Positive government action in China, which seems to have influenced investor sentiment, resulted in shares ending higher on the main Chinese stock markets.
While none of the fundamental factors affecting actual stock values have changed appreciably, the government move in changing the rules with regard to short selling appears to have convinced many investors that official intervention will assist in bringing about market stability.
The specific change to the rules means that investors selling short will have to wait a minimum of one day to cover their positions and to pay back margin loans used to buy shares. In the past, investors were able to cover their position on the same day which officials believe caused excessive volatility of stock prices.
The practice of short selling enables an investor to sell borrowed shares in the belief that they will be able to buy them back later at a lower price, profiting on the difference.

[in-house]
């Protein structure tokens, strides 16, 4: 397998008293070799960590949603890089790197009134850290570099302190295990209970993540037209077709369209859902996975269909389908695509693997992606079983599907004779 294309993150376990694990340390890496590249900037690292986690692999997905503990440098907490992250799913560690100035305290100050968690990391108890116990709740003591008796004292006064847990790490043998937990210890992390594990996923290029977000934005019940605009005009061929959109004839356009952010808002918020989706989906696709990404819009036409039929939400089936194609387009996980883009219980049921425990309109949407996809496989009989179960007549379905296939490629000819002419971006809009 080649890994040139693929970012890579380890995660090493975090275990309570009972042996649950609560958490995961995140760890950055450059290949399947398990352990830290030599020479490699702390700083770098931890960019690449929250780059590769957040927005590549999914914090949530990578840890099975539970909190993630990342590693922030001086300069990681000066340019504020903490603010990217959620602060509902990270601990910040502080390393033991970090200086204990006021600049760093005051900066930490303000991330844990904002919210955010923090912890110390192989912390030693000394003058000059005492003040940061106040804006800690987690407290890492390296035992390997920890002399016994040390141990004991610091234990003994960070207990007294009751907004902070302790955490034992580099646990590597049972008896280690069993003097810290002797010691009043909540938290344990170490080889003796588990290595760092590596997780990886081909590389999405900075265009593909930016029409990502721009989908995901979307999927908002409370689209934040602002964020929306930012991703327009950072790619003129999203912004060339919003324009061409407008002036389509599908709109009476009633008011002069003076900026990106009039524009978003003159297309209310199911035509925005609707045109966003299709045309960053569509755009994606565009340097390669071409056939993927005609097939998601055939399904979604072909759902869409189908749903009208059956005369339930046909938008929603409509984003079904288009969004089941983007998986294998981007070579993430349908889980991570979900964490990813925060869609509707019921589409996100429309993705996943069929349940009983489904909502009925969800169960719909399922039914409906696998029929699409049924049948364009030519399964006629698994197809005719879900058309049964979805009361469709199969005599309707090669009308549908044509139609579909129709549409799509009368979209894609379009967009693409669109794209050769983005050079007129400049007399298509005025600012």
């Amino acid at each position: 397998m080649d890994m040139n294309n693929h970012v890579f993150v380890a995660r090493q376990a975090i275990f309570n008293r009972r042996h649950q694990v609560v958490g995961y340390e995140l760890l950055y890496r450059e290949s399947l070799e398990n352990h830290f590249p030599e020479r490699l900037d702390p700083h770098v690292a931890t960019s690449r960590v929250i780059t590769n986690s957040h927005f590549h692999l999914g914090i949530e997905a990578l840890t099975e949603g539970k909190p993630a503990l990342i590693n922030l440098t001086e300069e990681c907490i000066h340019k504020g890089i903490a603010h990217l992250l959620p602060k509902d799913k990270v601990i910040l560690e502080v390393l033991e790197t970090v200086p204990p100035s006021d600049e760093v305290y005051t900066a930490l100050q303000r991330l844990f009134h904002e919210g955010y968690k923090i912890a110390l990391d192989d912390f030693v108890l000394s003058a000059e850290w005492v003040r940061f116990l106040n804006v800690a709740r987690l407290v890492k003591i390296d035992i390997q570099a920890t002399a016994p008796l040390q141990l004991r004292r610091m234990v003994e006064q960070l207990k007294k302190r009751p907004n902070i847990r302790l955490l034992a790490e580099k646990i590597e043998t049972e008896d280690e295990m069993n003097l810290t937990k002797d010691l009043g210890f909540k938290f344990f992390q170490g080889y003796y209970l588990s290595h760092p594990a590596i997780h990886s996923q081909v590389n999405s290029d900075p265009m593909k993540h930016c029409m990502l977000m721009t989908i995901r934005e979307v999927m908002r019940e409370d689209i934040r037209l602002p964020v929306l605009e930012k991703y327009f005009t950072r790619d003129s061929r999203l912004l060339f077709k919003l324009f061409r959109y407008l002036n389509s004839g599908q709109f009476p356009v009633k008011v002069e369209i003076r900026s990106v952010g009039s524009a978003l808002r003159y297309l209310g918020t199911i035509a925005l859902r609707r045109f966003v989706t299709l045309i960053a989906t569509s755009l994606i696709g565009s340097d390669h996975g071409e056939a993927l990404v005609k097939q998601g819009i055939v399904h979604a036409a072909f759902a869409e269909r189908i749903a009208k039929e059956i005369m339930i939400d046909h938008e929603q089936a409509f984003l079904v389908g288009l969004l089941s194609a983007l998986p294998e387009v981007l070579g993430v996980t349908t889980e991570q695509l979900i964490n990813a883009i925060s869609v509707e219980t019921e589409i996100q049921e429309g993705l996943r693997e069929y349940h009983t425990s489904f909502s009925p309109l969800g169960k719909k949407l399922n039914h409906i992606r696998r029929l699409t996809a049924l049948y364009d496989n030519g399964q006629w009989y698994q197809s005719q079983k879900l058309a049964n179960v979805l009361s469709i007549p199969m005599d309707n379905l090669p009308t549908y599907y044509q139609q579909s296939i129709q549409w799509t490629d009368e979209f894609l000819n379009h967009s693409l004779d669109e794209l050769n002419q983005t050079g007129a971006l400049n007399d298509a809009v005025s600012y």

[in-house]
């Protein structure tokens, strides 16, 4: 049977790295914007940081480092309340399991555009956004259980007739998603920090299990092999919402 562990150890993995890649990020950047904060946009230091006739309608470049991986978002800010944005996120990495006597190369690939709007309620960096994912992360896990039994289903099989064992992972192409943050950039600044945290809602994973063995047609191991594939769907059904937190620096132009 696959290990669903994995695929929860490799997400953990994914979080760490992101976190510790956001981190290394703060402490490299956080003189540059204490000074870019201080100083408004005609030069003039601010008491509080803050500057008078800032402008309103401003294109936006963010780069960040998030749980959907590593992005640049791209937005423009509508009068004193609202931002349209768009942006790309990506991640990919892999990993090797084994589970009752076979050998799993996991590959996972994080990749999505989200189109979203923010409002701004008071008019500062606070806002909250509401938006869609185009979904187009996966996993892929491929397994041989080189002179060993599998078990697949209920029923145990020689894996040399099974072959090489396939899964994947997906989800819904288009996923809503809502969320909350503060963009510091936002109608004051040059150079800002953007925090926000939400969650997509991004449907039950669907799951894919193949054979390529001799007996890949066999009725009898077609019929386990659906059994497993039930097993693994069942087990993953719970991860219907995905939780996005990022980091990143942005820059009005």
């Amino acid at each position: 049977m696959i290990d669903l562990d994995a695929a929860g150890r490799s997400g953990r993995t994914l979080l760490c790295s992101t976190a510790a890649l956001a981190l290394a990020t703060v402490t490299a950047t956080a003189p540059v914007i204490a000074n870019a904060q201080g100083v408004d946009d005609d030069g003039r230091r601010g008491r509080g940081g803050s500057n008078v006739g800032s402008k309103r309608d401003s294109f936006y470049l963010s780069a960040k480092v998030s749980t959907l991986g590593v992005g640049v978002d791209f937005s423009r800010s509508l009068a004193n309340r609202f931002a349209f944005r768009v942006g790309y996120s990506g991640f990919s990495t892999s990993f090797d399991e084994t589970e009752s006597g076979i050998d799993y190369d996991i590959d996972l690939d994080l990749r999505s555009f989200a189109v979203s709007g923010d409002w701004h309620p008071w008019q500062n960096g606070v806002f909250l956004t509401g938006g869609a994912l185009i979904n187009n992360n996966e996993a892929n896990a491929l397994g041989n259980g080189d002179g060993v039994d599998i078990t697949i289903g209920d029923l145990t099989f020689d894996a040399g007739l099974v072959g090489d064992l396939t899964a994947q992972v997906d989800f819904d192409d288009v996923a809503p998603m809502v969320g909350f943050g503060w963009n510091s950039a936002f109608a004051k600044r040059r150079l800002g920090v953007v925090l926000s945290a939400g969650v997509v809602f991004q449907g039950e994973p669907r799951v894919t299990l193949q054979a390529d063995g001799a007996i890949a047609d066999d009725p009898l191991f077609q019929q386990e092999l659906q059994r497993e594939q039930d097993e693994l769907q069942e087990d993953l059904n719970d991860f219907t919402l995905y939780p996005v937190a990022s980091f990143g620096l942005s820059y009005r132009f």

According to Wind Information Co., short selling comprises a small part of margin funded stock investing, totaling 3.48 billion yuan ($560.28 million) at Monday's date compared to 1.29 trillion yuan in margin loan financed investments.
Short selling, which was at a low level of 1.90 billion yuan at end January 2014, had increased to a record 10.31 billion yuan on 9 April, has fallen off in the recent past. Li Lei, an analyst at China Minzu Securities says that the new rules will have a limited impact on the market in view of the low level of short selling.
Gerry Alfonso, director of trading at Shenwan Hongyuan Securities says, “Short selling has been a concern by many retail investors and they are likely to see this development as a net positive for the market.”
In a response to the new rules together with greater official scrutiny of automated trading recently, Citic Securities Co., China’s largest brokerage firm measured by assets, and Huatai Securities Co., China's fourth largest broker, both temporarily suspended their short selling business on Tuesday.
Following on the increased scrutiny, 38 trading accounts on the Shenzhen and Shanghai Stock exchanges were frozen on Monday over trading irregularities. Included in that number was Citadel Securities, a U.S. based hedge fund firm.
Longer term investor reaction to the new rules and the effect they will have on stabilizing the markets remains to be seen.